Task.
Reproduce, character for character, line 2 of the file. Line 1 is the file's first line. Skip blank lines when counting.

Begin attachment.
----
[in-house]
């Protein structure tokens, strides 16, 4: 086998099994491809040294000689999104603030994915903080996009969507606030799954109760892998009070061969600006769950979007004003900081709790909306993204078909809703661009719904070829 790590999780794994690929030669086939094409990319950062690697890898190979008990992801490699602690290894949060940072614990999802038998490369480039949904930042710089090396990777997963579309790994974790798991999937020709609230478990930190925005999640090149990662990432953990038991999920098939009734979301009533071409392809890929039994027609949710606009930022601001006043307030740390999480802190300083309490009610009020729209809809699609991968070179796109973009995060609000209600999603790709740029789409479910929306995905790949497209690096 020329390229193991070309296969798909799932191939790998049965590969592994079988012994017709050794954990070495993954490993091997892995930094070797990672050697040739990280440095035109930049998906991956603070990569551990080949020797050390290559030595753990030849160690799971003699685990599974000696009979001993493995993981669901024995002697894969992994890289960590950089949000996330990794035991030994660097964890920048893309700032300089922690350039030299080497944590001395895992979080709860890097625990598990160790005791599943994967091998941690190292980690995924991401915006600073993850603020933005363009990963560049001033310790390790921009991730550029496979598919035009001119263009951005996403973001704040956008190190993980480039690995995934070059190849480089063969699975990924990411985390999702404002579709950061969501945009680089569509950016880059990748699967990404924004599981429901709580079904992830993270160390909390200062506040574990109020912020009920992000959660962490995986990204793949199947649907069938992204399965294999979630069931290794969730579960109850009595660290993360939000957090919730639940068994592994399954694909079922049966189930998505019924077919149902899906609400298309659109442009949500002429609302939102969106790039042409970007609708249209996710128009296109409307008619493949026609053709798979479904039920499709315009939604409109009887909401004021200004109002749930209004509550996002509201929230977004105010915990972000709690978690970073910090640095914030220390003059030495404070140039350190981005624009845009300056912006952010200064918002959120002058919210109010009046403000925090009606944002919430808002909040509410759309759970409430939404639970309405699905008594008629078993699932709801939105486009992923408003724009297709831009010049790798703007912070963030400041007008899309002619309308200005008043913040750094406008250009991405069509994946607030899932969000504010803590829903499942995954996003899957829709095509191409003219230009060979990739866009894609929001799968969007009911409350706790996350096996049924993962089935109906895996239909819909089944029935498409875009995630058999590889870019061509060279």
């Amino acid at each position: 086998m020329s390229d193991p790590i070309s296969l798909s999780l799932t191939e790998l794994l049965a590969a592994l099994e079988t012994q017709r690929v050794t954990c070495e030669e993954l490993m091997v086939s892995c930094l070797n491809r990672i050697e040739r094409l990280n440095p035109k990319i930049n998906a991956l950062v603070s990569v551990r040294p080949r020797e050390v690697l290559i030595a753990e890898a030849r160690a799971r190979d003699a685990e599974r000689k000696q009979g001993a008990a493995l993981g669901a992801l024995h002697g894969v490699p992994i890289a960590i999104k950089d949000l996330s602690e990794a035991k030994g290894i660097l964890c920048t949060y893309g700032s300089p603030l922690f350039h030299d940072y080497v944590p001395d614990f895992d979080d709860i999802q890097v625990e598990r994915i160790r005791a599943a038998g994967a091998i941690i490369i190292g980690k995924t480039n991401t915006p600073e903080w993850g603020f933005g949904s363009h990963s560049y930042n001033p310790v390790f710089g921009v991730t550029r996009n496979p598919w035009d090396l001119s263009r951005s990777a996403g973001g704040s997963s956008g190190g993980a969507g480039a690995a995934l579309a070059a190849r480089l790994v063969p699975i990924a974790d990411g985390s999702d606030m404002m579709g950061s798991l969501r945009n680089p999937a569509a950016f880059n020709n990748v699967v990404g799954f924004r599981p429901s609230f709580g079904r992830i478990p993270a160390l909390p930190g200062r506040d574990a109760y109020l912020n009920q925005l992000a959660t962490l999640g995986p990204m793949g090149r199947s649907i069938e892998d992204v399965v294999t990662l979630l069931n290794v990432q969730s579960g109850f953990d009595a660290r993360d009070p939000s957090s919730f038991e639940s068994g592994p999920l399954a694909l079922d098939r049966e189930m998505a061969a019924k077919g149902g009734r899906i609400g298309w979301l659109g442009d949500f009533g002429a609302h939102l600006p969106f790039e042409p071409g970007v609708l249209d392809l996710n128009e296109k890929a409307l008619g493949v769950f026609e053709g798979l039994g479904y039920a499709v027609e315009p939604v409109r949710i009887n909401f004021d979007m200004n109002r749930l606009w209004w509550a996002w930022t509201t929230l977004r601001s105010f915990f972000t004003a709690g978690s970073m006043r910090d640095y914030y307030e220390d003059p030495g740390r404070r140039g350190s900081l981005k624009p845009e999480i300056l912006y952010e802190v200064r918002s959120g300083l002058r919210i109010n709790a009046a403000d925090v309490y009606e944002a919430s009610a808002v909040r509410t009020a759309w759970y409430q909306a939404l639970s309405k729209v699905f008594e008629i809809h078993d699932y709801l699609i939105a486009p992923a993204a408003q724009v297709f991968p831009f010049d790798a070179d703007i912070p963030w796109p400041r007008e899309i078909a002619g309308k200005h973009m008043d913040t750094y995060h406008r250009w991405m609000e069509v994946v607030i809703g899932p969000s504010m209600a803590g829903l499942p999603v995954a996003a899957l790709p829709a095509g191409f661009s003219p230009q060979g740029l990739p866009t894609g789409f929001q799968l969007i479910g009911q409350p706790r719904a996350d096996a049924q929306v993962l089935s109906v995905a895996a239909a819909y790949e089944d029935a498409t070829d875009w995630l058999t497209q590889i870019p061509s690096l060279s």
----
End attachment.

């Protein structure tokens, strides 16, 4: 086998099994491809040294000689999104603030994915903080996009969507606030799954109760892998009070061969600006769950979007004003900081709790909306993204078909809703661009719904070829 790590999780794994690929030669086939094409990319950062690697890898190979008990992801490699602690290894949060940072614990999802038998490369480039949904930042710089090396990777997963579309790994974790798991999937020709609230478990930190925005999640090149990662990432953990038991999920098939009734979301009533071409392809890929039994027609949710606009930022601001006043307030740390999480802190300083309490009610009020729209809809699609991968070179796109973009995060609000209600999603790709740029789409479910929306995905790949497209690096 020329390229193991070309296969798909799932191939790998049965590969592994079988012994017709050794954990070495993954490993091997892995930094070797990672050697040739990280440095035109930049998906991956603070990569551990080949020797050390290559030595753990030849160690799971003699685990599974000696009979001993493995993981669901024995002697894969992994890289960590950089949000996330990794035991030994660097964890920048893309700032300089922690350039030299080497944590001395895992979080709860890097625990598990160790005791599943994967091998941690190292980690995924991401915006600073993850603020933005363009990963560049001033310790390790921009991730550029496979598919035009001119263009951005996403973001704040956008190190993980480039690995995934070059190849480089063969699975990924990411985390999702404002579709950061969501945009680089569509950016880059990748699967990404924004599981429901709580079904992830993270160390909390200062506040574990109020912020009920992000959660962490995986990204793949199947649907069938992204399965294999979630069931290794969730579960109850009595660290993360939000957090919730639940068994592994399954694909079922049966189930998505019924077919149902899906609400298309659109442009949500002429609302939102969106790039042409970007609708249209996710128009296109409307008619493949026609053709798979479904039920499709315009939604409109009887909401004021200004109002749930209004509550996002509201929230977004105010915990972000709690978690970073910090640095914030220390003059030495404070140039350190981005624009845009300056912006952010200064918002959120002058919210109010009046403000925090009606944002919430808002909040509410759309759970409430939404639970309405699905008594008629078993699932709801939105486009992923408003724009297709831009010049790798703007912070963030400041007008899309002619309308200005008043913040750094406008250009991405069509994946607030899932969000504010803590829903499942995954996003899957829709095509191409003219230009060979990739866009894609929001799968969007009911409350706790996350096996049924993962089935109906895996239909819909089944029935498409875009995630058999590889870019061509060279």